The Democratic Republic of Congo's transitional government's mandate was extended Friday by at least another six months. But the head of the electoral commission also announced that the first elections in 40 years will not take place before the middle of next year.

In a joint session of the houses of parliament, Congolese lawmakers voted Friday to extend the mandate of a transitional government that is charged with rebuilding the vast African country and organizing the first elections in 40 years.

Polls to elect a new president, parliament and local government after years of chaos and the deaths of nearly four million people were due to be held by the end of June this year. But internal wrangling in Kinshasa, continued fighting in much of the east and, according to many analysts, a lack of political will across much of the country, have meant the elections will not take place until next year.

The registration of an estimated 30 million voters will not start until next week. Nine thousand voting stations need to be set up and tens of thousands of electoral officials hired and trained. All this has to be carried out across a country the size of Western Europe, with little infrastructure to speak of and continued clashes between armed groups fighting over the country's natural resources.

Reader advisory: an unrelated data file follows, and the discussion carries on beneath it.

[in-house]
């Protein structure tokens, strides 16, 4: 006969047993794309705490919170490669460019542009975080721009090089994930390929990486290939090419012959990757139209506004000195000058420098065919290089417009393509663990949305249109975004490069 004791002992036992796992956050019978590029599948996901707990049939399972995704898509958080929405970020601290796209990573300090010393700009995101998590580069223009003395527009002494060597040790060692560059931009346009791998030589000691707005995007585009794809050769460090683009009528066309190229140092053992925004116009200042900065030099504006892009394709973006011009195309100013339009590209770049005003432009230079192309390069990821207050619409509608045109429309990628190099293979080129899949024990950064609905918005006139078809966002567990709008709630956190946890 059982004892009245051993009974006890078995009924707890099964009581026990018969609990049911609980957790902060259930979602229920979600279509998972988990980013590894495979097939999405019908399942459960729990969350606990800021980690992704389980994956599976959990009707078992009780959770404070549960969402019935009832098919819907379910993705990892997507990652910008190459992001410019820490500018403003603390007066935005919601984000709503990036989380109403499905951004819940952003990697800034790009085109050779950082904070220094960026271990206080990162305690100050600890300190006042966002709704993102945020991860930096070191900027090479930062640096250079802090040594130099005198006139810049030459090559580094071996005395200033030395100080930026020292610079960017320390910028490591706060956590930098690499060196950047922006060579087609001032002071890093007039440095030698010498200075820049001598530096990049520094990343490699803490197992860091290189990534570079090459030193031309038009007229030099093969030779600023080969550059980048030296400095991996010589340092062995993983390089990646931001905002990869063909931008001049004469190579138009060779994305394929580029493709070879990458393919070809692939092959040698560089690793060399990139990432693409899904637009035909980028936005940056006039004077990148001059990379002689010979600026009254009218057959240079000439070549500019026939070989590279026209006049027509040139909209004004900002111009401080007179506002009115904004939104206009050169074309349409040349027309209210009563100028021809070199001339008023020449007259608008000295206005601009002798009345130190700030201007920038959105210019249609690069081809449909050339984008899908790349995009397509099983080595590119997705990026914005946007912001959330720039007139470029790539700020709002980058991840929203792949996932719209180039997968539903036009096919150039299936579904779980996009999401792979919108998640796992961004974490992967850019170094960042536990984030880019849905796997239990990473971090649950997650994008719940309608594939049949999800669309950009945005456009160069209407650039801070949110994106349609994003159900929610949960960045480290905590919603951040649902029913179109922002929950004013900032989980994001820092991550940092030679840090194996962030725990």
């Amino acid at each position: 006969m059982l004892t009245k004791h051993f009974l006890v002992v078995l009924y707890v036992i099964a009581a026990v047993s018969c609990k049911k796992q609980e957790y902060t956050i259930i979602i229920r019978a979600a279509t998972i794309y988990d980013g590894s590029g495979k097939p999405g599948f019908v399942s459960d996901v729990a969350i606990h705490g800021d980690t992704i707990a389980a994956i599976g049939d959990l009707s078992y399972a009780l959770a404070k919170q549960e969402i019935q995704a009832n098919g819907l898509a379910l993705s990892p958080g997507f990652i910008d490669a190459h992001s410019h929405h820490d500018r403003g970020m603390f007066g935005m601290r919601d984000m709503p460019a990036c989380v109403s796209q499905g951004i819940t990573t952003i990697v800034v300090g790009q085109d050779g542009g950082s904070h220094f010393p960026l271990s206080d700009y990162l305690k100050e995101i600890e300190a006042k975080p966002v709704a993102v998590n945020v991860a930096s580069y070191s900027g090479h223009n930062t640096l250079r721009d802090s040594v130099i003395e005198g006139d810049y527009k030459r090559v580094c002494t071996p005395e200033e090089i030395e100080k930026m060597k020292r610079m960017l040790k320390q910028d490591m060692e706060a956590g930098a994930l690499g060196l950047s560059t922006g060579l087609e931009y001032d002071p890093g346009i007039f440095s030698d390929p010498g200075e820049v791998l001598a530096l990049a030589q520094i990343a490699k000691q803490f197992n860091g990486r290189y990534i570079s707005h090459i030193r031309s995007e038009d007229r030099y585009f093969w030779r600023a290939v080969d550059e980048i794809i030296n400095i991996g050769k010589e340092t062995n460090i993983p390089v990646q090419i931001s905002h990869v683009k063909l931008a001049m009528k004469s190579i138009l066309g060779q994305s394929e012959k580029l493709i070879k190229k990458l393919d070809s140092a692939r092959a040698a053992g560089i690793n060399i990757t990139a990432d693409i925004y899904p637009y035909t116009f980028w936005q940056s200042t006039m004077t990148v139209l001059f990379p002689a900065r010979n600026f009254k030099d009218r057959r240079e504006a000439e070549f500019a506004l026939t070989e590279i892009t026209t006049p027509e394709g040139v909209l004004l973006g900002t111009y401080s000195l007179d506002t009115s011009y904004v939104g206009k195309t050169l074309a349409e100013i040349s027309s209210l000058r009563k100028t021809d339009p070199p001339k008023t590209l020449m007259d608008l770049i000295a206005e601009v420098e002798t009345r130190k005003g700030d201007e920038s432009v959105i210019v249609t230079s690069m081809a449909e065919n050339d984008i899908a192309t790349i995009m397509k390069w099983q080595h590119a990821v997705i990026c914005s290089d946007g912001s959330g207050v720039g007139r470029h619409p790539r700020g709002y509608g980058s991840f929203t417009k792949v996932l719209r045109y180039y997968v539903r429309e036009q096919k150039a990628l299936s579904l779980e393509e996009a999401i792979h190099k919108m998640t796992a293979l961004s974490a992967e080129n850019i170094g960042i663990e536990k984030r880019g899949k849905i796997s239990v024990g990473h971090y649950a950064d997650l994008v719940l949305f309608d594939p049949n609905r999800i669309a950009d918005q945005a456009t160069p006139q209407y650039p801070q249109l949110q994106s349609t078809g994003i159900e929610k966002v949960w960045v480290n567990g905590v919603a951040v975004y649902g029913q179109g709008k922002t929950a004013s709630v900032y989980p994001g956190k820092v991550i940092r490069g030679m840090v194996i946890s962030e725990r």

As a result, Father Apollinaire Malu Malu, the head of the independent electoral commission, said Friday that, for polls to be organized properly, the first round of presidential elections should be held in March 2006 and an eventual run-off vote will not be held before the end of April.

As allowed under the current constitution, Father Malu Malu will have to ask for another extension of the transition at the end of the year.

But there are growing tensions in the chaotic and sprawling capital, where many believe that Congo's leaders are stalling so they can profit from the perks of power.

Opposition parties are threatening to organize large-scale demonstrations towards the end of the month, unless wide-sweeping changes are brought in to revitalize the peace process.